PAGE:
Prāṇa

From Hindupedia, the Hindu Encyclopedia

By Swami Harshananda

Sometimes transliterated as: Prana, PrANa, Praana


Prāṇa literally means ‘that by which one lives’.

One of the most widely used words, ‘prāṇa’ has several senses. They can be delineated as follows:

  • Some of the Upaniṣads like the Kausitaki use the word for Brahman.[1]
  • Vedāntic works use the word to denote Hiraṇyagarbha, an aspect of Brahman, involved in the process of creation through his icchāśakti or cosmic will-power.
  • Coming to an individual living being, prāṇa is the life-force or vital air, because of which only the being lives.
  • In its primary sense, it is sometimes called mukhyaprāṇa also.
  • In the Upaniṣads, the word is also used to indicate the indriyas or sense- organs.

Prāṇa Functions of Body

Prāṇa functions inside the body in five different forms. Hence it is also called as ‘pañcaprāṇas’. The five prāṇas are:

  1. Prāṇa - Prāṇa is centered in the nose and is responsible for respiration.
  2. Apāna - Apāna works downwards and is responsible for the working of the excretory organs and the organs of generation.
  3. Vyāna - Vyāna pervades the whole body and supplies the energy necessary for hard work like running or lifting a weight.
  4. Udāna - Udāna is situated in the throat with its movement poised upwards. It helps the jīva[2] to leave the body at the time of death.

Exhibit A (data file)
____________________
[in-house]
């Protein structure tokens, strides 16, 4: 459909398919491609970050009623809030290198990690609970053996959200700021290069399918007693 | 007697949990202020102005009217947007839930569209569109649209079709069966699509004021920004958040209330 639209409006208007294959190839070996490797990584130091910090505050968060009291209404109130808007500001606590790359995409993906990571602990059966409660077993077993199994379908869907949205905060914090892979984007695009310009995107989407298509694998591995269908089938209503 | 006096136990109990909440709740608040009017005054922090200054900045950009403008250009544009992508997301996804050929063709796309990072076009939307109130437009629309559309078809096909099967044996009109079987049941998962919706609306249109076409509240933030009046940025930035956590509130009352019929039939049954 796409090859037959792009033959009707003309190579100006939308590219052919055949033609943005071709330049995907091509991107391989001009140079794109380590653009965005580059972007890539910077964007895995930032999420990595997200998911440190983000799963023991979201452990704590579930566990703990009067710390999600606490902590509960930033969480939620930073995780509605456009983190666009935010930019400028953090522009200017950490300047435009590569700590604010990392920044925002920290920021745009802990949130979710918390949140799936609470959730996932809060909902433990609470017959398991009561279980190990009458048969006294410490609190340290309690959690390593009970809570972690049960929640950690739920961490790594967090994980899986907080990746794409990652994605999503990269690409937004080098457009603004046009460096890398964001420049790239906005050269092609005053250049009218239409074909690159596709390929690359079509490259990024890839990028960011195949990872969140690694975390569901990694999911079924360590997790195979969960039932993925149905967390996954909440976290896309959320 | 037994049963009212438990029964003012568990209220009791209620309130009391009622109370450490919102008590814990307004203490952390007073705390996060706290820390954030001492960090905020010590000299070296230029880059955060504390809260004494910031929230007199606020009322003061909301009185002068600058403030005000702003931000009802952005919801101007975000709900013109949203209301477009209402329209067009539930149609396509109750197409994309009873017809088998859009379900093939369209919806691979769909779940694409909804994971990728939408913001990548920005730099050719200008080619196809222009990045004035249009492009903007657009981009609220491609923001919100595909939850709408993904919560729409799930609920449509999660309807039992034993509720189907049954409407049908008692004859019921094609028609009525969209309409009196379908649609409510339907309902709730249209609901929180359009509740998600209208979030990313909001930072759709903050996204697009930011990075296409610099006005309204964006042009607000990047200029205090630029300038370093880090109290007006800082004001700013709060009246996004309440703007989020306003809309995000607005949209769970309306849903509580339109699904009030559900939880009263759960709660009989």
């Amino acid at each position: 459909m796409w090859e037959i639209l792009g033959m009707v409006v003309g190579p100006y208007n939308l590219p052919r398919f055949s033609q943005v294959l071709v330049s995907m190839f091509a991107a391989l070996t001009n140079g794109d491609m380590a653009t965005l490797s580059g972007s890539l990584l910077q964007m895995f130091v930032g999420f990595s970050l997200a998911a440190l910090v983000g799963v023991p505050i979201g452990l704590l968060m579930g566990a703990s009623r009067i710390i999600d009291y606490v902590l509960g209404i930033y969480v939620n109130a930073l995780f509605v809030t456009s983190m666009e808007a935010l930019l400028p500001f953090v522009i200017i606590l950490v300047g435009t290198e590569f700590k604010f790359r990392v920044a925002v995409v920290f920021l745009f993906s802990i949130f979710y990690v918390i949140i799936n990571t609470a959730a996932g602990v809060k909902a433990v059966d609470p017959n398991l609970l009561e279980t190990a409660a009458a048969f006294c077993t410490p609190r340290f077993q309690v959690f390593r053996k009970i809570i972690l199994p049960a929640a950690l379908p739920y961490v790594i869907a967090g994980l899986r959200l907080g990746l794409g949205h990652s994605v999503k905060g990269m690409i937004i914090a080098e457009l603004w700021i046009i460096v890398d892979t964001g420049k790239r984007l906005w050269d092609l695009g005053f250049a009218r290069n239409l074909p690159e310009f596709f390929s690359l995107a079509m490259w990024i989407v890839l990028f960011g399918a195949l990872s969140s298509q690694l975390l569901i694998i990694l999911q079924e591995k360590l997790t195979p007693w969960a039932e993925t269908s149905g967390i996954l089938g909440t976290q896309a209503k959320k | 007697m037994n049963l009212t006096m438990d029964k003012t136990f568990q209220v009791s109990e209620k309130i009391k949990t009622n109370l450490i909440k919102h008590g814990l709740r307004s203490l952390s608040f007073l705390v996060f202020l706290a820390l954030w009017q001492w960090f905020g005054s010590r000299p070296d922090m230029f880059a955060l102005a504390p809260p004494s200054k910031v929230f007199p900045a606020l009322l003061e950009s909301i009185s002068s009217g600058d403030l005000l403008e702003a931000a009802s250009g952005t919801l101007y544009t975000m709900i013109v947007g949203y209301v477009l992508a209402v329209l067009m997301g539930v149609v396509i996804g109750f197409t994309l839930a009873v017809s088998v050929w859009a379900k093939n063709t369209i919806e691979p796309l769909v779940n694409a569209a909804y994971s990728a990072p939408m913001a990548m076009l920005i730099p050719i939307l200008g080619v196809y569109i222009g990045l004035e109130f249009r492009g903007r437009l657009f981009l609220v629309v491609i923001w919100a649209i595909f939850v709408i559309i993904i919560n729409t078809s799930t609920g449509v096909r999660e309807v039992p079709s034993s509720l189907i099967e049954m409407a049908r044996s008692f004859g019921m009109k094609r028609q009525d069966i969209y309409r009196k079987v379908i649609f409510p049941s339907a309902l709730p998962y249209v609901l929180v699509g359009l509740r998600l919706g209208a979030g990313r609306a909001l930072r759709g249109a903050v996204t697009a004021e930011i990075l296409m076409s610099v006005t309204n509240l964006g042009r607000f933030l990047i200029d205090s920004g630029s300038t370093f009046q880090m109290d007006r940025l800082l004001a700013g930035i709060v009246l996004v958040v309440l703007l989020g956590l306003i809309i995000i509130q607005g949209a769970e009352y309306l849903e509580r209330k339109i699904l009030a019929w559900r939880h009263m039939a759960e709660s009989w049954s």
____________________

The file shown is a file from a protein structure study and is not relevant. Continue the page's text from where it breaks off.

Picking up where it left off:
5. Samāna - Samāna, the last of the pañcaprāṇas, is situated in the central region of the body and is responsible for digestion or assimilation of food.

Classification of Upaprāṇa

Each of these five prāṇas has a subsidiary called upaprāṇa. The five upaprāṇas are:

  1. Nāga of udāna - It is responsible for eructation.
  2. Kurma of vyāna - It is responsible for winking.
  3. Kṛkala of samāna - It is responsible for sneezing.
  4. Devadatta of apāna - It is responsible for yawning.
  5. Dhanañjaya of samāna - It is responsible for sustaining the body.


References

  1. Kausitaki Brahman 2.1
  2. Jīva means the individual soul.
  • The Concise Encyclopedia of Hinduism, Swami Harshananda, Ram Krishna Math, Bangalore